It looks like climate deniers are finally back on the defensive.
The last few months delivered a spate of headlines that should offer undeniable evidence that warming of the Earth’s temperatures is causing serious problems right now. In just the last week, stories about the melting of an ice sheet in Antarctica (which the Guardian called a “holy shit” moment) and a report warning that we’ll see plenty more wildfires in the American West and around the world gained widespread attaention
Of course, I am not expecting climate deniers to give up the fight anytime soon. But I do hope they are losing influence with the general public.
Yet I am concerned about another factor that keeps many Middle Americans from demanding serious action to curb the devastating effects of climate change. The words “global warming” and "climate change" (the more recent substitute that means pretty much the same thing to most people) sound on a subconscious level like something positive.
You’re standing at the bus stop with numb toes on a winter morning, and global warming seems like a big improvement. Your jaw drops when you open the monthly heat bill, and you can’t help but think: global warming, bring it on!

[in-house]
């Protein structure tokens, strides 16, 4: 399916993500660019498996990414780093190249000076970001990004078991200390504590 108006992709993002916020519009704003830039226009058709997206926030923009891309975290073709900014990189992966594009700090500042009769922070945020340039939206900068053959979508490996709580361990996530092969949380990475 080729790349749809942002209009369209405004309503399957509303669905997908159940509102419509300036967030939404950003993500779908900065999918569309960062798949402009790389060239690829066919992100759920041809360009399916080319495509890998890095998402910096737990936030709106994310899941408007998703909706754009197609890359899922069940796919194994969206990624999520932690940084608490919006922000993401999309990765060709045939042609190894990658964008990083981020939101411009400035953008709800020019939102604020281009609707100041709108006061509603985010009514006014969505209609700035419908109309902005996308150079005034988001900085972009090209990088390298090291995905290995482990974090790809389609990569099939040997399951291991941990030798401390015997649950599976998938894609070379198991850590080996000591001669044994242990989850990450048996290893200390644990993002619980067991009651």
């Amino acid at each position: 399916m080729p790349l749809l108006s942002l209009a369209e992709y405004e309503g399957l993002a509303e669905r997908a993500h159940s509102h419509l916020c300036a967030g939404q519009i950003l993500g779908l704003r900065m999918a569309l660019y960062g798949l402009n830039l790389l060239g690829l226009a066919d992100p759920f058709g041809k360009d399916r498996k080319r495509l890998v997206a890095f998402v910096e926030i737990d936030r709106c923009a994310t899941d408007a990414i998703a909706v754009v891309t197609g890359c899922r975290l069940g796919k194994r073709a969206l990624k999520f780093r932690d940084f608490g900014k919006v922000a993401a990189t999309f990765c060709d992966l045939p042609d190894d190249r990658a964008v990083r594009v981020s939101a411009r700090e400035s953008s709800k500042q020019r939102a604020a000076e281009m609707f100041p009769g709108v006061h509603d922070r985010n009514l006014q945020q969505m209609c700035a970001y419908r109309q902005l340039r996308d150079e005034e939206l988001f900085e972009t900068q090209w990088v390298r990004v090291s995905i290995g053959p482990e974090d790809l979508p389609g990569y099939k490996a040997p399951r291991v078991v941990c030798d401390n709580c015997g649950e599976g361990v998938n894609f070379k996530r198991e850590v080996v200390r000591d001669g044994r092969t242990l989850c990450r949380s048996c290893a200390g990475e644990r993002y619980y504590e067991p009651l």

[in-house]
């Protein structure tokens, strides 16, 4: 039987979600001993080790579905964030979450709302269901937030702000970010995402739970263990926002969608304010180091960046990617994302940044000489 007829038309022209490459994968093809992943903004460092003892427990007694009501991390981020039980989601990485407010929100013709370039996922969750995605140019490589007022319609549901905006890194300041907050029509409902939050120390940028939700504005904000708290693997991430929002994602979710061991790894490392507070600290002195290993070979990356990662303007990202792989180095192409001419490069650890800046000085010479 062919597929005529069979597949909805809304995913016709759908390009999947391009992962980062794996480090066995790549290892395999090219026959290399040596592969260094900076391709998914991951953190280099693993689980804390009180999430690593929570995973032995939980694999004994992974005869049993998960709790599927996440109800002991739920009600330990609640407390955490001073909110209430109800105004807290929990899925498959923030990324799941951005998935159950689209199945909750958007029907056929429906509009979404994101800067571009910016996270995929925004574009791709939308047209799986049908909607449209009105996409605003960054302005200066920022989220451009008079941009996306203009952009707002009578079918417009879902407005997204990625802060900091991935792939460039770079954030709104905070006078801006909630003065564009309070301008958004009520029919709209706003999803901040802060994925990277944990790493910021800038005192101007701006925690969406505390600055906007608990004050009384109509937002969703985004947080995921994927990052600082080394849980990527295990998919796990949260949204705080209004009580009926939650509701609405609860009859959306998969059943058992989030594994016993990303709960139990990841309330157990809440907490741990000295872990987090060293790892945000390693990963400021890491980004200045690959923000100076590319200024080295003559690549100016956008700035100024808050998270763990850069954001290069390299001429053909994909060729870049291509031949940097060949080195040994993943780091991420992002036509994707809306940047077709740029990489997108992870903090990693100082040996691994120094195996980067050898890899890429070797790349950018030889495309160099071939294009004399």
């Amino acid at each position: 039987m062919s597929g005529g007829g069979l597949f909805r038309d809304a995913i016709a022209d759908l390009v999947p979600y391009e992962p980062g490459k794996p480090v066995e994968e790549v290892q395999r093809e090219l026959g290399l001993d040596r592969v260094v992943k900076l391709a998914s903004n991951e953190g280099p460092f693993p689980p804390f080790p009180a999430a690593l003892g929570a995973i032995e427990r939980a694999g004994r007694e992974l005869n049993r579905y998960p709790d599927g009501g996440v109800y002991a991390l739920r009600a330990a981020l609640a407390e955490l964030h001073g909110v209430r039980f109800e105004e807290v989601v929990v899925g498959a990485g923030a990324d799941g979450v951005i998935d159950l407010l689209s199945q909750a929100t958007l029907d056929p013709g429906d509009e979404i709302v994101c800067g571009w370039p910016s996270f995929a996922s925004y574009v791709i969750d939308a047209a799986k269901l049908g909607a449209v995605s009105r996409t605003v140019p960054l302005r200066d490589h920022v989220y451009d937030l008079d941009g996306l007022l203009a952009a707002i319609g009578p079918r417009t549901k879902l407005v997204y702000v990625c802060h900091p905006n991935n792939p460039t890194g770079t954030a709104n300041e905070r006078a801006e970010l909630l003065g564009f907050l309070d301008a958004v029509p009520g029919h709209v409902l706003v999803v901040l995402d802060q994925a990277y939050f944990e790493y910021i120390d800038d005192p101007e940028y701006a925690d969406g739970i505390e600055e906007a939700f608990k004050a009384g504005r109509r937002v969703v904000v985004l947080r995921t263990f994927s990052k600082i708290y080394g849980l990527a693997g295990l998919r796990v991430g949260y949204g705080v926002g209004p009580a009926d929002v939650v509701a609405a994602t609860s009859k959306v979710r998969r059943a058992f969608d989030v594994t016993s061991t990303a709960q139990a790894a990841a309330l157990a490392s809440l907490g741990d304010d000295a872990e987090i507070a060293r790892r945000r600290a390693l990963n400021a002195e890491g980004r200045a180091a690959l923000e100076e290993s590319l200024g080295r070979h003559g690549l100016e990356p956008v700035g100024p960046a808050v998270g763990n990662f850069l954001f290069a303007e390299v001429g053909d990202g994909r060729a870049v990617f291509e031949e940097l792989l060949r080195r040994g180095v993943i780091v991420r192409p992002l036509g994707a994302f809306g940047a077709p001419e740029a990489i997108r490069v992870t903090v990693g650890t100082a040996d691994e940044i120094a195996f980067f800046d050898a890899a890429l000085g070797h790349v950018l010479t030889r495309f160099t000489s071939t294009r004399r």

Intellectually, of course, we know global climate change will bring successive waves of disaster. Scorching temperatures, violent storms, floods, droughts, famine, wildfires, hurricanes, pest infestations, ecological refugees, expanding deserts, rising sea levels and, according to many forecasts, colder weather in some places. The polar vortex that froze large stretches of the US and Canada last winter may be linked to rising levels of CO2.
By labeling all this devastation “global warming”, we dilute people’s sense of urgency about this problem. It’s like referring to your flooded basement as an indoor swimming pool.
I propose we replace “warming” and “change” with “global climate disruption” or “climate chaos,” and work to convince the news media and political and business leaders to adopt the term. It’s an honest way of describing the problem, which avoids scaremongering but doesn’t leave us with a warm feeling deep inside about something that will cause large-scale human suffering.
Adapted and updated from a blog originally appearing in the National Geographic Green Guide.